The writer of John’s Gospel inserts an editorial comment into this account of Maundy Thursday, writing, “The devil had already put into the heart of Judas to betray him. And during supper, Jesus, knowing that the father had given all things into his hands, and that he had come from God and was going to God, got up from the table, removed his outer robe, and tied a towel around himself.  Then he poured water into a basin and began to wash the disciples’ feet.”  (John 13:2-5a)  Jesus knew that he would be betrayed by one in this close circle of friends, that is Judas Iscariot, yet he knelt down and washed the feet of the man who would betray him and turn him over to those who would kill him. 
            If this is not an act of pure love, I am not sure what is.  Perhaps because I have a finely honed sense of self-preservation, or a general intolerance for being in the presence of those who want to hurt me, if it was up to me I would have thrown Judas right out of that upper room then and there.   But Jesus saw Judas for who he was, the man who would be forever known as the betrayer, and loved him anyway.  He saw how dirty his feet were, and knelt before this man, the one who would betray him, and washed his feet.
            And friends…this is good news.  Because while we would prefer to see ourselves as the rest of the disciples who enjoy a last meal with Jesus and have their feet washed, and manage not to turn Jesus over to the authorities for 30 pieces of silver, we have some Judas in us too.  How often do we put our own needs before those of another?...How often do we betray Christ by refusing to love someone who is different than us?  But Jesus sees us in the midst of all our brokenness and despite our dirty feet.  Jesus meets us in love right where we are, not after we have managed to become holier or cleaner or a better version of ourselves.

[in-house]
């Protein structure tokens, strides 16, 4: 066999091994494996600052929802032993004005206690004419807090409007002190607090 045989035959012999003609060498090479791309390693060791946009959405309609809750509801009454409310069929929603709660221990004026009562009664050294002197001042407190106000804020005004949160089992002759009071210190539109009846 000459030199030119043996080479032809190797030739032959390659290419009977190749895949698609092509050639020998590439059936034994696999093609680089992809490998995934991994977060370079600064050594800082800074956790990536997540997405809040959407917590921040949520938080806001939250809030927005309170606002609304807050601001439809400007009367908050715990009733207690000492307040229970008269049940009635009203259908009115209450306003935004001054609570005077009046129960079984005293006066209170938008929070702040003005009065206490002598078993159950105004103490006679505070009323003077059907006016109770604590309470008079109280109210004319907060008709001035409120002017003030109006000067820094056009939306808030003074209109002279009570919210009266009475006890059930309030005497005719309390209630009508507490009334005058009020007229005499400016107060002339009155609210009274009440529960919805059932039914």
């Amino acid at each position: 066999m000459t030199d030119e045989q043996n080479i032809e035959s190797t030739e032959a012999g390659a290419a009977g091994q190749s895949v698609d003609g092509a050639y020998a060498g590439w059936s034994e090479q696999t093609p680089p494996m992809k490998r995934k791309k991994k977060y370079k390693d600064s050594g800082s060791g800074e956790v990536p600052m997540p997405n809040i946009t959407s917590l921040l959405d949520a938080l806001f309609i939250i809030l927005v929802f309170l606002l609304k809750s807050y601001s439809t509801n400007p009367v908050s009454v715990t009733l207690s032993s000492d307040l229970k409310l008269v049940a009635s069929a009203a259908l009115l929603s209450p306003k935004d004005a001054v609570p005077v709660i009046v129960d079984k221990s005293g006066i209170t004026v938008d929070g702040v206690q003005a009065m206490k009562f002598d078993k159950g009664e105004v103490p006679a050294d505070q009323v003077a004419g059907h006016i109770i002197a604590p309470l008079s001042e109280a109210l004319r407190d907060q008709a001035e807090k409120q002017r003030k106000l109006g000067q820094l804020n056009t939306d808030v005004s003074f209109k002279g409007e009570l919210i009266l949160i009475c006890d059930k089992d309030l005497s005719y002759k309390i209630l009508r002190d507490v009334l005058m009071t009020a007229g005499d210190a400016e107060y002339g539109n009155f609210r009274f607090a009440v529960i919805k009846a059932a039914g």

I asked you to take off your shoes tonight so that you might experience a little bit of what it means to feel vulnerable and seen and loved in the community of Christ’s body.  Many of you have asked throughout this year about the moment when I felt called to ministry.  It was on a perfectly ordinary day eight years ago at the homeless shelter where I was working.  A woman who frequently came to the shelter had told us that she had relapsed after many months of trying to stay sober and stop using cocaine.  This was also a perfectly ordinary thing to happen in this shelter. But then this woman said, “Please help me” and collapsed onto the dirty floor.  While one of my coworkers called for an ambulance, I sat on the floor with this woman, holding her hand and stroking her tangled hair and hot forehead.  And I told her that it was going to be okay, although I had no idea how this would be true.  But I only knew that Jesus shows up in the most impossible situations and loves those who are most unlovable. And I didn’t see this woman as a homeless drug-addicted sex worker, but as a child of God, and that my only command was to love as I have first been loved.  This was ministry and this was the place to where I am called. 
            But this sort of loving of one’s neighbor is really, really hard, and more often than not I do not manage to show this sort of love.  I avert my eyes from those holding signs on street corners or keep walking when someone asks me for spare change. None of us manage to exemplify this sort of love all the time and on our own, which is why we continually need to be reminded that we are loved so deeply by Christ despite our dirty feet.  Our feet that are dirty from walking past those who are in need.  Our feet that are dirty from being in a hurry to have our own desires fulfilled.  Our feet that are dirty from running away from our identity as beloved children of God.